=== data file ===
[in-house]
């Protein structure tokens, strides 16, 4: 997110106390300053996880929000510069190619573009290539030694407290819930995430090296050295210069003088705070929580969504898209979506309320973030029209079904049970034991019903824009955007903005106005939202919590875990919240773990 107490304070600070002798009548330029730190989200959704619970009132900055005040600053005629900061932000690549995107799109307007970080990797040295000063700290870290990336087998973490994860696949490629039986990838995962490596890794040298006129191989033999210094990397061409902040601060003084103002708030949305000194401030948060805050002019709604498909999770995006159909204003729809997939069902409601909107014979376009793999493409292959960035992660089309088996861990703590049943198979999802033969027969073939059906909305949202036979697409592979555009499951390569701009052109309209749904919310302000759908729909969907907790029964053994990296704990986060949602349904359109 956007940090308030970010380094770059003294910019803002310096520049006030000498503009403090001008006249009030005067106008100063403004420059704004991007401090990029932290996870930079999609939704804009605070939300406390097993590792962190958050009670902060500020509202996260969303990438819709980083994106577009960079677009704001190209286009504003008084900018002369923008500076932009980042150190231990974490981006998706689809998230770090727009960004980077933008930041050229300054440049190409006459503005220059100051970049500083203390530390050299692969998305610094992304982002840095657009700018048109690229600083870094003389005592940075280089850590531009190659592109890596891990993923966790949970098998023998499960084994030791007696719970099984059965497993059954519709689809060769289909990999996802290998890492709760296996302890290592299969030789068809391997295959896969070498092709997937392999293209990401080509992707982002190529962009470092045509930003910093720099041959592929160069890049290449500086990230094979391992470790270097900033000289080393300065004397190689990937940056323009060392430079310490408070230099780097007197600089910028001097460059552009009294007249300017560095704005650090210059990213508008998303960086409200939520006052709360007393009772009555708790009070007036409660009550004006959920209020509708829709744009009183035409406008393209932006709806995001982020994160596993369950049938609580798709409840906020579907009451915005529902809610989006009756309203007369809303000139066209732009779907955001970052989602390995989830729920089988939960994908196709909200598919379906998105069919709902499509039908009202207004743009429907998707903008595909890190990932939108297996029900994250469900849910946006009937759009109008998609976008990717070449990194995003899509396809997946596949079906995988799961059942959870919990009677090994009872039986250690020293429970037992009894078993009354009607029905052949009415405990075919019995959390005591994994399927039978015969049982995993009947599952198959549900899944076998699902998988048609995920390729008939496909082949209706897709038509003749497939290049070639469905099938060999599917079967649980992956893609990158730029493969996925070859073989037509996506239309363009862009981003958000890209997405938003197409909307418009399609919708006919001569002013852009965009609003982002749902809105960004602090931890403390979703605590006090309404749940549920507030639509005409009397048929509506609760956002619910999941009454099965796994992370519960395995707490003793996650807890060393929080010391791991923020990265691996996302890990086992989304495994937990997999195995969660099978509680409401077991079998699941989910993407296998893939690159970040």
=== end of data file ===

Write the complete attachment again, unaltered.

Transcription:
[in-house]
């Protein structure tokens, strides 16, 4: 997110106390300053996880929000510069190619573009290539030694407290819930995430090296050295210069003088705070929580969504898209979506309320973030029209079904049970034991019903824009955007903005106005939202919590875990919240773990 107490304070600070002798009548330029730190989200959704619970009132900055005040600053005629900061932000690549995107799109307007970080990797040295000063700290870290990336087998973490994860696949490629039986990838995962490596890794040298006129191989033999210094990397061409902040601060003084103002708030949305000194401030948060805050002019709604498909999770995006159909204003729809997939069902409601909107014979376009793999493409292959960035992660089309088996861990703590049943198979999802033969027969073939059906909305949202036979697409592979555009499951390569701009052109309209749904919310302000759908729909969907907790029964053994990296704990986060949602349904359109 956007940090308030970010380094770059003294910019803002310096520049006030000498503009403090001008006249009030005067106008100063403004420059704004991007401090990029932290996870930079999609939704804009605070939300406390097993590792962190958050009670902060500020509202996260969303990438819709980083994106577009960079677009704001190209286009504003008084900018002369923008500076932009980042150190231990974490981006998706689809998230770090727009960004980077933008930041050229300054440049190409006459503005220059100051970049500083203390530390050299692969998305610094992304982002840095657009700018048109690229600083870094003389005592940075280089850590531009190659592109890596891990993923966790949970098998023998499960084994030791007696719970099984059965497993059954519709689809060769289909990999996802290998890492709760296996302890290592299969030789068809391997295959896969070498092709997937392999293209990401080509992707982002190529962009470092045509930003910093720099041959592929160069890049290449500086990230094979391992470790270097900033000289080393300065004397190689990937940056323009060392430079310490408070230099780097007197600089910028001097460059552009009294007249300017560095704005650090210059990213508008998303960086409200939520006052709360007393009772009555708790009070007036409660009550004006959920209020509708829709744009009183035409406008393209932006709806995001982020994160596993369950049938609580798709409840906020579907009451915005529902809610989006009756309203007369809303000139066209732009779907955001970052989602390995989830729920089988939960994908196709909200598919379906998105069919709902499509039908009202207004743009429907998707903008595909890190990932939108297996029900994250469900849910946006009937759009109008998609976008990717070449990194995003899509396809997946596949079906995988799961059942959870919990009677090994009872039986250690020293429970037992009894078993009354009607029905052949009415405990075919019995959390005591994994399927039978015969049982995993009947599952198959549900899944076998699902998988048609995920390729008939496909082949209706897709038509003749497939290049070639469905099938060999599917079967649980992956893609990158730029493969996925070859073989037509996506239309363009862009981003958000890209997405938003197409909307418009399609919708006919001569002013852009965009609003982002749902809105960004602090931890403390979703605590006090309404749940549920507030639509005409009397048929509506609760956002619910999941009454099965796994992370519960395995707490003793996650807890060393929080010391791991923020990265691996996302890990086992989304495994937990997999195995969660099978509680409401077991079998699941989910993407296998893939690159970040």